By modern day standards my mother was a terrible mother! But this was the 1950’s and things were different then – from my point of view she was a wonderful mother. At seven years old, I was allowed out from sunrise to sunset. We would roam in the fields and scrubland around our street without a care in the world. We had no gadgets or communicators, just our imaginations and a sense of adventure. I am talking about the time when the TV wasn’t on all day and night, most houses still didn’t have them, and daytime broadcasting was still years in the future. We had no watches, but we were able to tell the time quite easily; when you were hungry it was dinner time. When you were tired it was time for tea. When your parents were fed up with you asking stupid questions, then it was time for bed.
Our house was a semi-detached in a nice area. On the other side of the road was a terrace whose back gardens overlooked an unused area that we named “The sand pit”, because if you dug into the ground there was sand. Upon reflection, I now understand that this was an abandoned sand quarry. We kept a part of it clear of grass so we could play with the sand. There was an unfenced railway line running at the back of this area, where we could play with the real trains – don’t ask – but it involved putting a half penny on the rail to turn it into a penny.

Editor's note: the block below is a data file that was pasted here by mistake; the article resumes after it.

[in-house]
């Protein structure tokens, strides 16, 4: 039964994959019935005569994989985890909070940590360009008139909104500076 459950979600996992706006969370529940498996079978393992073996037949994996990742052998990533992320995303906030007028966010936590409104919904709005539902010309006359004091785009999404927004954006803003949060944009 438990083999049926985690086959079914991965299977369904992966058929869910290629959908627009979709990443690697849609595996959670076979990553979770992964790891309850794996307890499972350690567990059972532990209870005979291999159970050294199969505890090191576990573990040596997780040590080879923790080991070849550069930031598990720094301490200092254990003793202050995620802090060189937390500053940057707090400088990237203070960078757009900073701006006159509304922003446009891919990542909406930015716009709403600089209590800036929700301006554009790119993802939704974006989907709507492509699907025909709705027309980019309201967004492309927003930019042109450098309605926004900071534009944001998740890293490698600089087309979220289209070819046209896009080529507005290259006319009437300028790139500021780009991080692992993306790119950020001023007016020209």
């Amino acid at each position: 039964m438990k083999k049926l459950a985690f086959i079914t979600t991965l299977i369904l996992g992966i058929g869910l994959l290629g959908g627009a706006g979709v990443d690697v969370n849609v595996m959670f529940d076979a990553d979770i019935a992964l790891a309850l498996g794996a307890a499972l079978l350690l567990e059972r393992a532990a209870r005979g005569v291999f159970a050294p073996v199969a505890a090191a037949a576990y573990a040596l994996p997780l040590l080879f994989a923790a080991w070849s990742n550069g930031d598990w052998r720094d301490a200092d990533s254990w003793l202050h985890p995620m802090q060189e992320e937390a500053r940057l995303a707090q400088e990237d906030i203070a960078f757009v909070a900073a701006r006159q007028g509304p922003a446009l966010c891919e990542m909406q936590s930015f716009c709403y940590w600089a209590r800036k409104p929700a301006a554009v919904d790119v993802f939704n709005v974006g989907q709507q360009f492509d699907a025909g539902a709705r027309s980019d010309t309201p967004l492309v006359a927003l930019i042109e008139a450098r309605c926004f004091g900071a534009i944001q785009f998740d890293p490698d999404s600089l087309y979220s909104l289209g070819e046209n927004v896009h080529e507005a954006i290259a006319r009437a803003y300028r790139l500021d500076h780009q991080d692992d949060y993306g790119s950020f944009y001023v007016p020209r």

Over the railway was another field, the rec – short for the recreation ground – which was flat enough to play football on. Three-a-side, jumpers for goal posts and first to 50 goals won. Our football “pitch” was kept fairly grass free by constant use but on the rest of the field the grass grew till it was waist high (to our waists anyway). Then, in early summer, the council cut the grass and we could pile it up to make dens and forts from it.
To the East of the rec there were fields and hedges where you could find song birds’ nests, ’til one year the council arrived and started to build the biggest council housing estate in Wales.